When I write about restaurants on Instagram, they’re usually brief takes accompanied by a photo or two. (You can see my feed right here on ethnojunkie.com, updated almost daily, by selecting the “Instagram” category from my home page – no signup required.) But because of Instagram’s character count limitations, it’s often necessary to break up a review into several parts. This one originally appeared as six posts, published on May 24-26 and June 21, 23,and 24, 2019.
If you liked the old Phayul where you climbed a dubious flight of stairs, turned a narrow corner, and waited patiently, hungrily, in anticipation of snagging one of the handful of tables for some great Tibetan food, then you’re going to love the new Phayul. Technically, the address is 37-59 74th St in Jackson Heights, but you’ll find the entrance on 37th Road, just across the street from the old digs – which, by the way, are still going strong. Phayul redux is spacious and agreeably appointed with the kind of lavishly art directed menu popular with nouveau Sichuan restaurants in Flushing these days. The food itself is top notch and the new menu yields a few surprises that will ensure my return. In no particular order, here are the dishes we enjoyed on two separate occasions.
(Click any photo to view in glorious high resolution.)Soup to start, specifically Shoko Phing Sha, a medium rich, beefy broth with tree ear fungus, vermicelli noodles, and potatoes.
Spicy Tofu, simple and potent, tasted as good as it looks.
Phaksha Solo Ngoenma – now we’re getting real. Fried pork with leeks and green pepper, a little kick, a little sweet.
Phaksha Gotsel Ngoenma. By way of comparison to Phaksha Solo Ngoenma above, described on the menu as pork with garlic and red pepper. The dish features chives along with the pork and peppers which add immeasurably to the mix.
The cuisine of the Himalayas is well represented in this area of Jackson Heights, and although Tibetan food is influenced by Chinese and Nepali by Indian, momos traverse the region with little regard to provenance. Thick skinned, steamed or fried, nobody doesn’t love momos. These were stuffed with beef and fried, and frankly I lost count of how many plates we ordered.
In my opinion, the fried chicken momos were even better than the beef because of their noteworthy savory seasoning.
Described simply as Cucumber Salad, this spicy, refreshing side was augmented by scallions and peanuts; cheers for the peanuts.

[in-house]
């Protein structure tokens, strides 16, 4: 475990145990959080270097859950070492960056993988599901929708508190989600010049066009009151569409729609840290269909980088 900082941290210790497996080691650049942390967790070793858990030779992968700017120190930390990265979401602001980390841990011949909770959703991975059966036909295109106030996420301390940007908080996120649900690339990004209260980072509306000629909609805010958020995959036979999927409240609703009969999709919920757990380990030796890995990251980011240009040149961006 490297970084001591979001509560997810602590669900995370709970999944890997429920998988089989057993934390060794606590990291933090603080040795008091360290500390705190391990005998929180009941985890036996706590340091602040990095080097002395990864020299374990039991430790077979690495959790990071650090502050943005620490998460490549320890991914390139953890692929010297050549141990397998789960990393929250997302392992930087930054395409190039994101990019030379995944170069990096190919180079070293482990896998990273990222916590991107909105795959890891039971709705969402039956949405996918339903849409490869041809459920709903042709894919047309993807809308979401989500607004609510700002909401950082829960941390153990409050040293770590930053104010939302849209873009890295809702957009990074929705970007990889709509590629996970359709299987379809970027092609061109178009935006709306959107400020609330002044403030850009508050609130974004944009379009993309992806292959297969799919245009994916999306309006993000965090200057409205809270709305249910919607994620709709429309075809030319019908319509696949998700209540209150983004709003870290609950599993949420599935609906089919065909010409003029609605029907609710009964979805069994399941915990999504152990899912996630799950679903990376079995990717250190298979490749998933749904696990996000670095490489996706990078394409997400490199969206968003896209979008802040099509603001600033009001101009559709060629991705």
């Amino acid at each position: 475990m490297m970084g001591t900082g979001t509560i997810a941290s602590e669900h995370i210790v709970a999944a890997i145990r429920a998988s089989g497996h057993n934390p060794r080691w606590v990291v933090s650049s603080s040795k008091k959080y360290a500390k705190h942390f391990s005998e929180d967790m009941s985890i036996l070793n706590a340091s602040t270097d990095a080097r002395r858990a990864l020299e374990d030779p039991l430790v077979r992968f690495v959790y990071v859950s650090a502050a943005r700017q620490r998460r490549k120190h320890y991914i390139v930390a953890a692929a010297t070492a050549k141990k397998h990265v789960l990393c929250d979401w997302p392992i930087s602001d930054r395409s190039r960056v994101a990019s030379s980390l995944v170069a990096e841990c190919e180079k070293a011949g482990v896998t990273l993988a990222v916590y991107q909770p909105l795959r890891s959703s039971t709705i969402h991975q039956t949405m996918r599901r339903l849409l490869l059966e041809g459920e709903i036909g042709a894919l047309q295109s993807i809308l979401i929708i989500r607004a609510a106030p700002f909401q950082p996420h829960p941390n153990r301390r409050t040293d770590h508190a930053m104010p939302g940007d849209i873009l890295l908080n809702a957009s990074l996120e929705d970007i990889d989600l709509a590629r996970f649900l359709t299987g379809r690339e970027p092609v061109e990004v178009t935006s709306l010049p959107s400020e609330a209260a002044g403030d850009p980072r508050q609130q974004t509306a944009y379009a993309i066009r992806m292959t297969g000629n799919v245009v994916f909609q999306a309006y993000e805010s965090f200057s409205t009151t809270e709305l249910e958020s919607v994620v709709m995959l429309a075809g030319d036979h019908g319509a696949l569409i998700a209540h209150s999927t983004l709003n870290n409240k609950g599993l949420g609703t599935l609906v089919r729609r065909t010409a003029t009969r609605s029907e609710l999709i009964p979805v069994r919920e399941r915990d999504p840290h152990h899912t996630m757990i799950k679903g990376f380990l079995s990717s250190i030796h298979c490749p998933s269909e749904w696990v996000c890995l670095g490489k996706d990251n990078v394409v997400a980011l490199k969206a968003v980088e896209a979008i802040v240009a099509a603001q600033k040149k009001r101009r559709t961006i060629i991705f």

Chicken Chilly by any spelling would still taste as bright. The heat sneaks up on you, but it is perfectly spicy for sure; the occasional veggie provides an essential contrast. A dish that won’t leave you cold! 😉
Fried Lamb Ribs. Fried and lamb are two words that invariably leap off a menu at me, so we ordered these impetuously and they were great. Later I saw that there were a couple of dishes by the same name; it may have had more to do with size and cut rather than preparation.
Steamed Beef Momo. What can I say? You know they’re good, especially with a jot of hot sauce (two different types on the table along with vinegar and soy-based mixtures). Also available in vegetable or chicken varieties.
Gyuma Ngoe Ma. Fried blood sausage with onions & green chilies. I confess that I love this kind of thing but I was pleased that the rest of the group were into it as well, comparing its savory, mealy, grainy filling to ethnic food from their own diverse backgrounds like the Eastern European/Jewish dish, kishka (stuffed derma).
There are many soups from which to choose at Phayul, and Bathuk Tibetan Noodle Soup was high on my list because of its little hand-rolled noodles; they’re called bhasta and are often likened to miniature Italian gnocchi. The soup is meat-based and contains veggies and a blend of herbs that started us off in the right direction.
Chele Khatsa. My kind of food: red peppers, onions and garlic are the support system for spicy slices of beef tongue. A good choice – tender and savory.
Lhasa Fried Noodle. The menu offers this dish with chicken, pork, beef, or vegetables. Pro-tip: Ask for a mix and you can taste them all!
Chicken Manchurian. “Indian influenced,” I was told by the manager, Lobsang. “Another winner,” I was told by the group.
Shogo Khatsa, spicy fried potatoes, seemed so straightforward that I almost didn’t order it, but the group took a vote, yea or nay. And I’m glad we did because indeed, upon tasting it, the yays were overwhelming.
The new Phayul Restaurant is located at 37-59 74th St in Jackson Heights, Queens.